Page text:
Kent facility. They hired labor-ready employees to remove the loose loaded TVs from the trailer, count them, palletize, shrink wrap and reload them into trailers for delivery to Total Reclaim. The shipments were staggered so that Total Reclaim could manage the volumes. PSC hired a total of four labor-ready staff for approximately three days of work.
TUKWILA

The Tukwila stores also received larger volumes of material than was anticipated and after two and a half weeks of scheduled pickups by the smaller truck, Total Reclaim placed a 28-foot trailer on-site to handle the larger volumes. The Tukwila store had three loading bays which allowed Total Reclaim to drop the empty trailer at one of the bays. Total Reclaim picked up the trailer when it was full and replaced it at the same time with an empty trailer. There was no need to move the trailer to make space for deliveries.
BELLEVUE AND PUYALLUP

The Bellevue and Puyallup stores continued to use the original system of storing equipment in the stores while waiting for regular pick up by the PSC truck. PSC hired an additional person to help count, palletize, and load the truck because the volume of TVs was too large for one person to handle. Disassembly and Processing While reuse is higher on the solid waste management hierarchy than recycling, Good Guys and the Government Partners agreed that the local reuse market for televisions is very weak and can result in export to unmonitored facilities. They decided therefore that the complication and expense necessary for testing and identifying TVs appropriate for reuse was not warranted in this pilot. The various components from the television were processed as follows. TV Cases: First, Total Reclaim employees remove the backs of the TVs by hand. The black TV cases on newer TVs are made of a fairly standard type of high impact polystyrene. Many of the cases are stamped with a symbol indicating the specific type of plastic. When the plastic can be identified, Total Reclaim sends these polystyrene cases to PC Plastics in Portland, Oregon. The plastics are ground, pelletized and sold to Panasonic in Vancouver, Washington to be made back into TV cases. Plastics without the stamped recycling codes are baled with the white plastics and are exported for reprocessing because there are no domestic markets available for mixed plastic recycling. Since plastic does not designate as a hazardous material there are fewer concerns about exporting this type of material. Console and projection TVs are made of many different types of materials including wood, fiberboard, and wood-grained plastics. None of this material is recyclable and is removed by hand and disposed as garbage.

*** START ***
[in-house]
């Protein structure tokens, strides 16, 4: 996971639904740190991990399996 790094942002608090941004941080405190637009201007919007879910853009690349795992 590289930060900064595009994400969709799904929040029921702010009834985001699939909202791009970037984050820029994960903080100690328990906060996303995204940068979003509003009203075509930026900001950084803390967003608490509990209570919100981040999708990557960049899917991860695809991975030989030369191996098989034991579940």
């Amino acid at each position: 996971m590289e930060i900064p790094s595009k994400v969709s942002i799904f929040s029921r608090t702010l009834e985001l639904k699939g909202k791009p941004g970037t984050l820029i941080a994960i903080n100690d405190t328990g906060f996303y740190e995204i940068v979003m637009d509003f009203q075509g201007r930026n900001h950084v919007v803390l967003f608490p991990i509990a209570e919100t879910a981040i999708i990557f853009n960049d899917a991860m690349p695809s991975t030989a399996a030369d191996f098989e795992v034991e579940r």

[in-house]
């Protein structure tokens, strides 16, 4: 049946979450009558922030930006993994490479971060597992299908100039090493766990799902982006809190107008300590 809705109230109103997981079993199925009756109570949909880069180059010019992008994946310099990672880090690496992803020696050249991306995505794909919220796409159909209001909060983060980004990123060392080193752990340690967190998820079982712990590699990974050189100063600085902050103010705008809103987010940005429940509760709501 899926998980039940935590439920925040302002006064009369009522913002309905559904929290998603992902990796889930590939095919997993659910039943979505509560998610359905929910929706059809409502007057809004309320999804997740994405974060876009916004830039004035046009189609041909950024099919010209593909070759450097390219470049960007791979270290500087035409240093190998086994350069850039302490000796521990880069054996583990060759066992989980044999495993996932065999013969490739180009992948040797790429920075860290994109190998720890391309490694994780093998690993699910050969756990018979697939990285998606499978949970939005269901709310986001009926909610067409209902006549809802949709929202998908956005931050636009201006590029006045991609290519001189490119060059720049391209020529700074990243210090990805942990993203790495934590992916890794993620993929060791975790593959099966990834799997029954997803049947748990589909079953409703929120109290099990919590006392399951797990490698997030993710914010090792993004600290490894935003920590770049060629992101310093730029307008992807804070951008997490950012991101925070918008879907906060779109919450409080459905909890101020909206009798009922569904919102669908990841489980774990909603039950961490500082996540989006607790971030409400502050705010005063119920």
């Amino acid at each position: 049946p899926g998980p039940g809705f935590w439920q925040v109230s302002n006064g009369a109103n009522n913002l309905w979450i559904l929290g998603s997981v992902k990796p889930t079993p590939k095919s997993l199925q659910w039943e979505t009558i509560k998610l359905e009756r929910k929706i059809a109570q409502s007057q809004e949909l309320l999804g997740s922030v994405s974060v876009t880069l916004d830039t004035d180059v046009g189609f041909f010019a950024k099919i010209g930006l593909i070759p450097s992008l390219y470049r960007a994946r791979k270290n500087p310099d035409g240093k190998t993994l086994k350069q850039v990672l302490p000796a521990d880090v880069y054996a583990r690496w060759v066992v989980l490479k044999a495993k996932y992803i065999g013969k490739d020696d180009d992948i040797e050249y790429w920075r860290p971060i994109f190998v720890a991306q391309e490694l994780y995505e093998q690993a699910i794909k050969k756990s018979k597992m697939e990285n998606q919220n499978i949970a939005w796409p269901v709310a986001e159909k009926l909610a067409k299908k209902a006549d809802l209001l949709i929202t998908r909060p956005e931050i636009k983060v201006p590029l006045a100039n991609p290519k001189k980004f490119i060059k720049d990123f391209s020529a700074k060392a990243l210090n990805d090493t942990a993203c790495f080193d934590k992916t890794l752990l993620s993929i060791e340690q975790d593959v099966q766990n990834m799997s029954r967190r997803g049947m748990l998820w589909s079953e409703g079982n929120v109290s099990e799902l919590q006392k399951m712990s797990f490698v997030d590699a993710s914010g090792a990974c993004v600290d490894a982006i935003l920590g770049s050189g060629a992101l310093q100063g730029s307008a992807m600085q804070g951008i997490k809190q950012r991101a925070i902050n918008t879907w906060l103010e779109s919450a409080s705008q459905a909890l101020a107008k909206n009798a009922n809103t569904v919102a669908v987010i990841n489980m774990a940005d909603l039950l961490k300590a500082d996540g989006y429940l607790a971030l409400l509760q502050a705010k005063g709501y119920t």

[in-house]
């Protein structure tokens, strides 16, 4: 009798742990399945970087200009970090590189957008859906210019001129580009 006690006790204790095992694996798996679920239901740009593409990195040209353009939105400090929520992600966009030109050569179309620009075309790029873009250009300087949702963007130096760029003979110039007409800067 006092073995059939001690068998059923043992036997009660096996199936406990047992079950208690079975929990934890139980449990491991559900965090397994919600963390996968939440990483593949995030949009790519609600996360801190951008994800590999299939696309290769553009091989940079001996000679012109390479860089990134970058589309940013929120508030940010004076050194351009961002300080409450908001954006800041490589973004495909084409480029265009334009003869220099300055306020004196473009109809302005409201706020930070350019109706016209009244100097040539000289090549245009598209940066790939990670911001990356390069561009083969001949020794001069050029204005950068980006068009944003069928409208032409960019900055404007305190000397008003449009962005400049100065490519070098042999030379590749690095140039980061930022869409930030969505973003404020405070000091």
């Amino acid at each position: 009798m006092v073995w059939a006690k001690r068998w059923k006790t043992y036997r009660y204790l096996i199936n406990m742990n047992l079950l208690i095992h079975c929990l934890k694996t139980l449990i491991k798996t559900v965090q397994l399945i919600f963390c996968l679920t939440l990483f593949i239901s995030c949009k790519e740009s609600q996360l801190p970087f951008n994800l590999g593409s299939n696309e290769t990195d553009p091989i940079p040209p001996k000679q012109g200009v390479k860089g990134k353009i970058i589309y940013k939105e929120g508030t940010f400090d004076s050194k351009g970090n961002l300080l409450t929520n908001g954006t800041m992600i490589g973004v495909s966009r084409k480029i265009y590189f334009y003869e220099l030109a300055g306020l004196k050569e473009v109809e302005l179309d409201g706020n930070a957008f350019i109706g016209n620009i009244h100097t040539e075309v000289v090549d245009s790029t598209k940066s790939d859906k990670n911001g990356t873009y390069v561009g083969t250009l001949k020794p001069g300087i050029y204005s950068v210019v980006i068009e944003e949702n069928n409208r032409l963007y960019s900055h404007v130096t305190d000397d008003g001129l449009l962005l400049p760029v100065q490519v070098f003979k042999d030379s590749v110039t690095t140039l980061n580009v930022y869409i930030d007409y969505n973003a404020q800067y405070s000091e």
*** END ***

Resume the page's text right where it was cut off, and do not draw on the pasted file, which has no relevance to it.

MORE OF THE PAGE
Testing the take-back of televisions for recycling at Good Guys retail stores in Washington State

21

Chapter 2